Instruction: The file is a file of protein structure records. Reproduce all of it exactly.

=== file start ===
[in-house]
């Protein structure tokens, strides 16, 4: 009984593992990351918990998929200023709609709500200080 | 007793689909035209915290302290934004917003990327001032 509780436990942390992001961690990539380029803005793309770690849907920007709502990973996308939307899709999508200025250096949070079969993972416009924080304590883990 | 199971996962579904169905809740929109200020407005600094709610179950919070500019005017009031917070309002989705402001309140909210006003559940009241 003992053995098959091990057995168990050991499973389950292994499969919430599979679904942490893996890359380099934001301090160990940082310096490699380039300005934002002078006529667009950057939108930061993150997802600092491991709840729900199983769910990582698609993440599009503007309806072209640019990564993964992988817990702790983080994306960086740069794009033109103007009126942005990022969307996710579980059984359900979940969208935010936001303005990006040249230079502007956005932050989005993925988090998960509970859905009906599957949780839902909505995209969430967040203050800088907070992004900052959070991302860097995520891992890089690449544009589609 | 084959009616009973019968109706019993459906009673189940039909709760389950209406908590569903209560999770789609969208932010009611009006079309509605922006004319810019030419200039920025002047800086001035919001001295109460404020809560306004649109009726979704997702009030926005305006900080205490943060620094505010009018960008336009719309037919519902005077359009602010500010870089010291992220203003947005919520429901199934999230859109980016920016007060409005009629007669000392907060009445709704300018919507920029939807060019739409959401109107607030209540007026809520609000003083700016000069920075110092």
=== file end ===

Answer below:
[in-house]
């Protein structure tokens, strides 16, 4: 009984593992990351918990998929200023709609709500200080 | 007793689909035209915290302290934004917003990327001032 509780436990942390992001961690990539380029803005793309770690849907920007709502990973996308939307899709999508200025250096949070079969993972416009924080304590883990 | 199971996962579904169905809740929109200020407005600094709610179950919070500019005017009031917070309002989705402001309140909210006003559940009241 003992053995098959091990057995168990050991499973389950292994499969919430599979679904942490893996890359380099934001301090160990940082310096490699380039300005934002002078006529667009950057939108930061993150997802600092491991709840729900199983769910990582698609993440599009503007309806072209640019990564993964992988817990702790983080994306960086740069794009033109103007009126942005990022969307996710579980059984359900979940969208935010936001303005990006040249230079502007956005932050989005993925988090998960509970859905009906599957949780839902909505995209969430967040203050800088907070992004900052959070991302860097995520891992890089690449544009589609 | 084959009616009973019968109706019993459906009673189940039909709760389950209406908590569903209560999770789609969208932010009611009006079309509605922006004319810019030419200039920025002047800086001035919001001295109460404020809560306004649109009726979704997702009030926005305006900080205490943060620094505010009018960008336009719309037919519902005077359009602010500010870089010291992220203003947005919520429901199934999230859109980016920016007060409005009629007669000392907060009445709704300018919507920029939807060019739409959401109107607030209540007026809520609000003083700016000069920075110092």